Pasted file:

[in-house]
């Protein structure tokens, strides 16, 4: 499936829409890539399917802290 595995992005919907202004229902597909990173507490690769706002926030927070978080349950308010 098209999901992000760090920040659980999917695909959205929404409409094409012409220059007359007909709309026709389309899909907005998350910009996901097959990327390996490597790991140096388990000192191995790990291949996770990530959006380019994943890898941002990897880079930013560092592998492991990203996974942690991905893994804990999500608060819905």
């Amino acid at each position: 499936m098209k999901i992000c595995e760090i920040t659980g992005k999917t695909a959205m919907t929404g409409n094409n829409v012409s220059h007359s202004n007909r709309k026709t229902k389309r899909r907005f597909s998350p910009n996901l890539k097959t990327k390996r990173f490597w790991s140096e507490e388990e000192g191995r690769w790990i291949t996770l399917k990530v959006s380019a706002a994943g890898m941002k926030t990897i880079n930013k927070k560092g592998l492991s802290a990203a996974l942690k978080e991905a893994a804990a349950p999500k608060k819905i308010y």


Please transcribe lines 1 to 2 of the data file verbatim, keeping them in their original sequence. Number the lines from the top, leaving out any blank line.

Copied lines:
[in-house]
């Protein structure tokens, strides 16, 4: 499936829409890539399917802290 595995992005919907202004229902597909990173507490690769706002926030927070978080349950308010 098209999901992000760090920040659980999917695909959205929404409409094409012409220059007359007909709309026709389309899909907005998350910009996901097959990327390996490597790991140096388990000192191995790990291949996770990530959006380019994943890898941002990897880079930013560092592998492991990203996974942690991905893994804990999500608060819905």